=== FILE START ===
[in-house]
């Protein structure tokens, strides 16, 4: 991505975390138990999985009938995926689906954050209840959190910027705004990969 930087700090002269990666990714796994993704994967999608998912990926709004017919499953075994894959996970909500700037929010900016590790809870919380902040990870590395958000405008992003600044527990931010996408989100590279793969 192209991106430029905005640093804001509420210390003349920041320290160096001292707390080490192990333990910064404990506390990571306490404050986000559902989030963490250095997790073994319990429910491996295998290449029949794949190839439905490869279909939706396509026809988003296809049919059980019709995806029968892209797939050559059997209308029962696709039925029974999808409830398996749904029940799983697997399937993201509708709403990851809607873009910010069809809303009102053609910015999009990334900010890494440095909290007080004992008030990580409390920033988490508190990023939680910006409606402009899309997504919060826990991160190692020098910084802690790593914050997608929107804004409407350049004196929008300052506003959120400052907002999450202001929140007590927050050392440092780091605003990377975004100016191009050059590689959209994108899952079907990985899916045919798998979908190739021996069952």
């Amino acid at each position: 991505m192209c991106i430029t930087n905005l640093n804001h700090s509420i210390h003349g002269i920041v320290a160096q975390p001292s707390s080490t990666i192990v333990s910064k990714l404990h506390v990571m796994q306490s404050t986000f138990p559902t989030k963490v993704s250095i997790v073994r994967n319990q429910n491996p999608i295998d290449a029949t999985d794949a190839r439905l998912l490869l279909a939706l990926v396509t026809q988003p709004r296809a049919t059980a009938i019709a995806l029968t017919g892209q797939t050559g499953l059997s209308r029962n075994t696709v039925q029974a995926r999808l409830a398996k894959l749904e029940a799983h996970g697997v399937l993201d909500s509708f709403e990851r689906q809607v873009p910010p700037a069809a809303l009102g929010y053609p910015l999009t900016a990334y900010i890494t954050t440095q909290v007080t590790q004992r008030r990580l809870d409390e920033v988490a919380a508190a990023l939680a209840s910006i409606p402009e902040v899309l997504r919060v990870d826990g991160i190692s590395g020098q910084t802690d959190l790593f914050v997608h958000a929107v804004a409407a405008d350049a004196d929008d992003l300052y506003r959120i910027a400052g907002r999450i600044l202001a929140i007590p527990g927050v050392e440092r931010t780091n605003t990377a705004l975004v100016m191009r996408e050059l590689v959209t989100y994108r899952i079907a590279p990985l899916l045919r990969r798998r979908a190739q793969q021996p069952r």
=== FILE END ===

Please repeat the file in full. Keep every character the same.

[in-house]
């Protein structure tokens, strides 16, 4: 991505975390138990999985009938995926689906954050209840959190910027705004990969 930087700090002269990666990714796994993704994967999608998912990926709004017919499953075994894959996970909500700037929010900016590790809870919380902040990870590395958000405008992003600044527990931010996408989100590279793969 192209991106430029905005640093804001509420210390003349920041320290160096001292707390080490192990333990910064404990506390990571306490404050986000559902989030963490250095997790073994319990429910491996295998290449029949794949190839439905490869279909939706396509026809988003296809049919059980019709995806029968892209797939050559059997209308029962696709039925029974999808409830398996749904029940799983697997399937993201509708709403990851809607873009910010069809809303009102053609910015999009990334900010890494440095909290007080004992008030990580409390920033988490508190990023939680910006409606402009899309997504919060826990991160190692020098910084802690790593914050997608929107804004409407350049004196929008300052506003959120400052907002999450202001929140007590927050050392440092780091605003990377975004100016191009050059590689959209994108899952079907990985899916045919798998979908190739021996069952």
């Amino acid at each position: 991505m192209c991106i430029t930087n905005l640093n804001h700090s509420i210390h003349g002269i920041v320290a160096q975390p001292s707390s080490t990666i192990v333990s910064k990714l404990h506390v990571m796994q306490s404050t986000f138990p559902t989030k963490v993704s250095i997790v073994r994967n319990q429910n491996p999608i295998d290449a029949t999985d794949a190839r439905l998912l490869l279909a939706l990926v396509t026809q988003p709004r296809a049919t059980a009938i019709a995806l029968t017919g892209q797939t050559g499953l059997s209308r029962n075994t696709v039925q029974a995926r999808l409830a398996k894959l749904e029940a799983h996970g697997v399937l993201d909500s509708f709403e990851r689906q809607v873009p910010p700037a069809a809303l009102g929010y053609p910015l999009t900016a990334y900010i890494t954050t440095q909290v007080t590790q004992r008030r990580l809870d409390e920033v988490a919380a508190a990023l939680a209840s910006i409606p402009e902040v899309l997504r919060v990870d826990g991160i190692s590395g020098q910084t802690d959190l790593f914050v997608h958000a929107v804004a409407a405008d350049a004196d929008d992003l300052y506003r959120i910027a400052g907002r999450i600044l202001a929140i007590p527990g927050v050392e440092r931010t780091n605003t990377a705004l975004v100016m191009r996408e050059l590689v959209t989100y994108r899952i079907a590279p990985l899916l045919r990969r798998r979908a190739q793969q021996p069952r």